Category: ptolemaic

lionofchaeronea:

Ancient Egyptian faience sistrum (rattle) inscribed with the name of Ptolemy I Soter (r. 305-282 BCE).  Now in the Metropolitan Museum of Art.

Pharaoh Ptolemy XII Auletes.

Arsinoe II

Twins of Mark Antony and Cleopatra Philopator, Cleopatra Selene and Alexander Helios

lionofchaeronea:

Ancient Egyptian faience amulet depicting a horned deity (Khnum?)  Artist unknown; ca. 664-30 BCE (Late Period or Ptolemaic).  Now in the Metropolitan Museum of Art.

egypt-museum:

View of the Ptolemaic Temple of Khnum, Esna

theancientwayoflife:

~ Amulet of Isis.

Period: Ptolemaic-Roman Period

Date: 332 B.C. – A.D. 395

Place of origin: Egypt

Medium: Glass

archaeologicalnews:

Egypt displayed a gilded ancient coffin from the first century B.C. on Tuesday, which New York’s Metropolitan Museum of Art returned last week after U.S. investigators determined it to be a looted antiquity.

The coffin once held the mummy of Nedjemankh, a priest in the Ptolemaic Period some 2,000 years ago. It was put on display at the National Museum of Egyptian Civilization in Cairo.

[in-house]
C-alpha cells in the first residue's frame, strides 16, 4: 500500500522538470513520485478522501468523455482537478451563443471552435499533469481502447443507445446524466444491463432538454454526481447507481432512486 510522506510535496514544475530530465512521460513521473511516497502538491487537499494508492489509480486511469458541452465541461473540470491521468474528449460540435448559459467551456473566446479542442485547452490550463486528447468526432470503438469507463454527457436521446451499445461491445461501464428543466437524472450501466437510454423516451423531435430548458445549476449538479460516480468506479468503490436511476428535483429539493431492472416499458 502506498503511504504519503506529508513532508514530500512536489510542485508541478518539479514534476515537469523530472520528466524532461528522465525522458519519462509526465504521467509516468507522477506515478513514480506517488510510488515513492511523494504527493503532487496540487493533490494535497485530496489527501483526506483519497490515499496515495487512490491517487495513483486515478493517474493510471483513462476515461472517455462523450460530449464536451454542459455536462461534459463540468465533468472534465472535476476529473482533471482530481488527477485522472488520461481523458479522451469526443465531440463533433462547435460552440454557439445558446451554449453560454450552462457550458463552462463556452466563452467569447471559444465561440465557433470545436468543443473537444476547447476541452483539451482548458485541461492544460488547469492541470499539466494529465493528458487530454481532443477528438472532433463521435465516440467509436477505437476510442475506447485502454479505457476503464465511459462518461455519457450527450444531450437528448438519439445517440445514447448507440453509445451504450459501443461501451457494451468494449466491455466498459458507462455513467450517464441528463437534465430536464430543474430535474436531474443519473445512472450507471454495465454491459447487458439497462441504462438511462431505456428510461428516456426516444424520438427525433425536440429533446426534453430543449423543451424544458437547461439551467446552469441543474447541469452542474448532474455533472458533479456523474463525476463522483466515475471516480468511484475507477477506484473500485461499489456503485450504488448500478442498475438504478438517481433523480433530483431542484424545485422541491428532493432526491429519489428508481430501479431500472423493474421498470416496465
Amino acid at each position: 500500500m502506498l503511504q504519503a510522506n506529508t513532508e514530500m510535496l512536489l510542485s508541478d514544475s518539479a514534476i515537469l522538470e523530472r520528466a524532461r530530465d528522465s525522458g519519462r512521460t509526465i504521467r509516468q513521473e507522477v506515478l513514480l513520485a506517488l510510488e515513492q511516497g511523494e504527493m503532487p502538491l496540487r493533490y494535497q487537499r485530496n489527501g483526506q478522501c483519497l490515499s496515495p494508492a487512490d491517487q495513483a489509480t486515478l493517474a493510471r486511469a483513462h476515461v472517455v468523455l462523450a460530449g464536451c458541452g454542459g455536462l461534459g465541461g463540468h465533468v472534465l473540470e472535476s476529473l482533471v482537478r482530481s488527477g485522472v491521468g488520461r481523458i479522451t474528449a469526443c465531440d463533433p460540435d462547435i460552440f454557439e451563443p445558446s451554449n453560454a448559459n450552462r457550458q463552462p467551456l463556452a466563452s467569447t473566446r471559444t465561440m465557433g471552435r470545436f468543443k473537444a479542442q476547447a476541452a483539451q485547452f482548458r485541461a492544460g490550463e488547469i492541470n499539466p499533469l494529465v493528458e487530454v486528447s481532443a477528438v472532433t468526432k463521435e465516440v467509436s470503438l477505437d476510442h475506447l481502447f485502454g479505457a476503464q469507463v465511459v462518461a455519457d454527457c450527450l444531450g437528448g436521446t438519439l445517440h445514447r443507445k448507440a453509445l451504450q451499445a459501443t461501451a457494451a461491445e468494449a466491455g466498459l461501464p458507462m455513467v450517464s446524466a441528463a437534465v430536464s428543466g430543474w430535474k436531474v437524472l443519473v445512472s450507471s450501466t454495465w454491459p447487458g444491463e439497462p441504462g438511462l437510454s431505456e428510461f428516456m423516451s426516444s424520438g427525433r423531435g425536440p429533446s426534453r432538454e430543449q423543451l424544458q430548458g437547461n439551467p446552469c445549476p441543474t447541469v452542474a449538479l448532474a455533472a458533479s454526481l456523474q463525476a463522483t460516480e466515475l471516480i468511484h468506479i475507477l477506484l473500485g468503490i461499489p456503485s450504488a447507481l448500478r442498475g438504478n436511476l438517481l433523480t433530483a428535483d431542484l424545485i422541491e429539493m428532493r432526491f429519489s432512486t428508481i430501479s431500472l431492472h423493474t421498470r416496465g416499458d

Antiquities Minister Khaled el-Anany said the repatriation of this “unique, wonderful” artifact shows a “very strong solidarity” between Egypt and the U.S.

The Met bought it from a Paris art dealer in 2017 for about $4 million and made it the centerpiece of an exhibition. The precious artifact was removed in February after proof of its theft was presented. Read more.

theancientwayoflife:

~ Goddess Maat (decoration on mummy wraps).

Period: Ptolemy

Date: ca. 330 B.C.

Medium: Gold plated stucco.

egypt-museum:

Relief of a Swallow

Relief plaque with a swallow, a symbol of everlasting life (limestone). This relief depicts the swallow hieroglyph. 

Small Late Period and Ptolemaic reliefs or sculptures that depict a subject in a partial or unfinished way but are themselves finished objects constitute a special class of object. 

Guidelines like those for artists are often prominently exhibited as part of the object, although, in fact, many instances can be noted where the object simply could not serve as a suitable model for a traditional formal Egyptian representation. 

Personifications of kingship, figures that may represent the now emerging demigods Imhotep and Amenhotep Son of Hapu, and popular gods like Harpokrates or Isis, are heavily represented within the corpus.

Late Period to Ptolemaic Period, ca. 400-30 BC. Now in the Metropolitan Museum of Art.

07.228.9